Jury Duty

I really wish this was a post about how I was going to serve on jury duty, but it isn’t.  As a person who is ready and willing (even eager) to do his duty I will probably never be summoned.  The wife, however, got a summons and is spending this week on a jury.

One of the things I learned this week as she attended her days of duty is that in some places because of the number of people trying to get out of jury duty they’ve had to make changes to what excuses are valid.  No longer can you be automatically excused if you are the sole breadwinner in a family.  Single mother?  Not excused.  Former police?  They’ll still let you sit on misdemeanor cases, just not felonies.  Medical issues?  Only if they prevent you from sitting still for stretches of 4-5 hours.

Another thing I learned is that some companies hate America.  Yeah, I went there, and yeah, I’m exaggerating.  However, our county pays $25 a day for service.  The wife makes that in about 3 hours of work.  To do 5 days of jury duty, she’ll earn $125 but miss out on about 30 hours of work.  (30 / 3 = 10 * $25 = $250)  So the result of this week is that it will cost us half her wages.  (It’s not 40 hours because she works retail, and therefore weekends.)  She talked to her boss and the company she works for makes no concessions for jury duty except the promise not to fire people if they end up on a lengthy trial.  I spoke to my own boss, he said I’d be paid my normal wages AND it wouldn’t cost me any vacation days either.  Probably another reason I won’t be called to serve.

The jury system is one of the things about this country that I love.  It is sad to see people treated quite poorly for their service, not by the government, because I understand they can’t really foot the bill for everyone’s wages (and seriously, they have to treat people equally, if the wife and I were both serving, it would be wrong for me to be paid more for my time on a jury because I make more in the private sector), but by the companies they work for.  Plus, it contributes to the idea that a trial by jury is actually a trial by a group of people who are probably a little upset for having to be there because of the impact it is going to have on them financially especially when the economy sucks.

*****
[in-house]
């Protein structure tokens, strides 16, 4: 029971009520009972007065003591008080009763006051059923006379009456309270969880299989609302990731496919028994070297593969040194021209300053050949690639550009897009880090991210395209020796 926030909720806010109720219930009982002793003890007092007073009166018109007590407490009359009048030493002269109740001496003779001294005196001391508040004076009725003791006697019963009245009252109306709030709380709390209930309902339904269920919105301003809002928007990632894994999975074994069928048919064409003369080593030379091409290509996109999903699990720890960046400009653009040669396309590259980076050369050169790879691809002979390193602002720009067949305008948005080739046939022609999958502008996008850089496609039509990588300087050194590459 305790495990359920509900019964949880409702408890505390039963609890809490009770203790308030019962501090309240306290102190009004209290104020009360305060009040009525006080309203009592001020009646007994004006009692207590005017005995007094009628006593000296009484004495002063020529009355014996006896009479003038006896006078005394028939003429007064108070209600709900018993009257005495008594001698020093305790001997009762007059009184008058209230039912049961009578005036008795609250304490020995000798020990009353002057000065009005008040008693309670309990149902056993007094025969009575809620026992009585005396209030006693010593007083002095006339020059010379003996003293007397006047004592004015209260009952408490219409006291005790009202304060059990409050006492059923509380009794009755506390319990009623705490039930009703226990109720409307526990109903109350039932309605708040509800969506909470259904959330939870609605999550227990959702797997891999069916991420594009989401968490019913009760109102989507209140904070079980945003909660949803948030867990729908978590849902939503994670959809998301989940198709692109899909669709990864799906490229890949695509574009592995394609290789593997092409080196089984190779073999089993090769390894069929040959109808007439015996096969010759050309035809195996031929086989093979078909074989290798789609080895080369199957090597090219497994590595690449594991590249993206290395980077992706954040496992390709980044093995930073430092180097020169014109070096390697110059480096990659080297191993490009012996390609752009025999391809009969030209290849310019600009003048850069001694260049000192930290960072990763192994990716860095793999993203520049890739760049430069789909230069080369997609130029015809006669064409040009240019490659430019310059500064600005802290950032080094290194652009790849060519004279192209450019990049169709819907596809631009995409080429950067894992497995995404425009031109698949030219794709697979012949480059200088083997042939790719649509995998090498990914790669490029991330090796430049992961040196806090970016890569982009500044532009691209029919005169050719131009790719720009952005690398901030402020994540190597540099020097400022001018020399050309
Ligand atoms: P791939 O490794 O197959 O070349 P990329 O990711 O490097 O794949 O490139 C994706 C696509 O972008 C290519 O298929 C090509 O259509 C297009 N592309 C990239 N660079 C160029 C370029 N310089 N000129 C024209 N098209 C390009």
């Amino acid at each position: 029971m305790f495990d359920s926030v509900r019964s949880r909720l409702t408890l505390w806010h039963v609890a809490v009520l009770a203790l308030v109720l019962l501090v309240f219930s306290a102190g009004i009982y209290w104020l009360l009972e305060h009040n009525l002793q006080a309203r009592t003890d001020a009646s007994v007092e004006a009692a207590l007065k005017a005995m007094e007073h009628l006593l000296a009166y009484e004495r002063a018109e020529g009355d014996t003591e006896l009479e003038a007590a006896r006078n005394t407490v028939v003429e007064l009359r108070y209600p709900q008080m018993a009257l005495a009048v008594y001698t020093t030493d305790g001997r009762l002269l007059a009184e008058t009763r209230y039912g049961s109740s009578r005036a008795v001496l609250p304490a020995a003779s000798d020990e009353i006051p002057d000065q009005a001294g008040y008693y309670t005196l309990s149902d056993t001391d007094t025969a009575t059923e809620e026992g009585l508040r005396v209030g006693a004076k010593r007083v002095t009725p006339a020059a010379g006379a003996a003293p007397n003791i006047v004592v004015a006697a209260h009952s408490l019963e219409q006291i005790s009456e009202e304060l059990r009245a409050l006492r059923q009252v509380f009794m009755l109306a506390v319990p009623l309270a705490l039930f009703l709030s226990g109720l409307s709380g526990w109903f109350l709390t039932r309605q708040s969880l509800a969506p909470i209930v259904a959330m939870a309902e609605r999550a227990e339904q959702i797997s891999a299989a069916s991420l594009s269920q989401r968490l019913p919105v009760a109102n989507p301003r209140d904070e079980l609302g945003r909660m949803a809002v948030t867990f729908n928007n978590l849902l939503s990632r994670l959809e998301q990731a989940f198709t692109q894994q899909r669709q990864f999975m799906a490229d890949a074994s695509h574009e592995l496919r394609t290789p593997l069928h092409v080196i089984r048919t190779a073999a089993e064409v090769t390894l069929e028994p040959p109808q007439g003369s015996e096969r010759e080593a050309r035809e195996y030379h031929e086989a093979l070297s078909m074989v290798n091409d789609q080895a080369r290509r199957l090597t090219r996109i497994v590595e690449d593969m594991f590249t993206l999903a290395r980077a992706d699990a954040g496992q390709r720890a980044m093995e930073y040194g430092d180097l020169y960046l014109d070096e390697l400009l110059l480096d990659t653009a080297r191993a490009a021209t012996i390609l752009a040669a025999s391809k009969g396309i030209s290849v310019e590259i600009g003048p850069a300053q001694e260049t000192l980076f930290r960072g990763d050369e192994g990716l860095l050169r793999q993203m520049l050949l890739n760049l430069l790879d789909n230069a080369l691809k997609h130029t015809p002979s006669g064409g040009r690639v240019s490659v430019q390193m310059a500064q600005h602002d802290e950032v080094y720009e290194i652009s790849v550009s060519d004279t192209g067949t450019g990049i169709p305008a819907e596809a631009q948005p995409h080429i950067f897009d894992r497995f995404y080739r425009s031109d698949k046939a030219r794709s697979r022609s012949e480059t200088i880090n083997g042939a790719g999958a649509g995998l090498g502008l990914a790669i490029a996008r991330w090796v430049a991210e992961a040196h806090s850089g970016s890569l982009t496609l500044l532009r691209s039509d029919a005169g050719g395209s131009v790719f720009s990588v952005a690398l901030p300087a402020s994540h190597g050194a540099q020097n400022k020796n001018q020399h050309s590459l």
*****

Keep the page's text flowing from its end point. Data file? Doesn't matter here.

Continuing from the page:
Anyway… it was on my mind, so here it is…


  1. Is you wife an hourly employee? Does someone have to cover for her? I don’t think it is the responsibility of her employer to pay, nor should it be. Nice if they will, like your own employer, but unless we, as taxpayers, are willing to reimburse the company, we can’t expect them to eat the cost. There is something to be said for a business sharing some of the burden of the court system, as your wife is by doing her civic duty, but in truth they do via taxation.

    Anyhow, I, too, would like to experience a trial as a jury member someday. I keep getting summonses, but this community is tiny and there isn’t often a trial here. They include a phone number to call and see if you asre needed, and after the first call I always forget all about it.

    1. Even in a small community, contested misdemeanors are jury trials. Most courts are full of people contesting DUIs and other charges to try to keep them off their records.

      The rarity that people called for jury, it wouldn’t hurt the bottom line of most companies to pay a few days wages when an employee has to go. As it is, many hourly employers purposely keep their employees under 30 hours a week so they aren’t required to provide benefits or time off accrual, all in an effort to maximize profits for investors. And while I don’t begrudge a company profits, to do so at the expense of its employees, to me, seems counter productive, and is why many jobs have high turnover and low loyalty. If you treat people like a number in a column on a spreadsheet, they’ll act like a statistic.

      Anyway, I found out today that you can actually contact your local clerks office and apply to be in the jury pool. You are still subject to disqualification, but you can sidestep waiting to be summoned.

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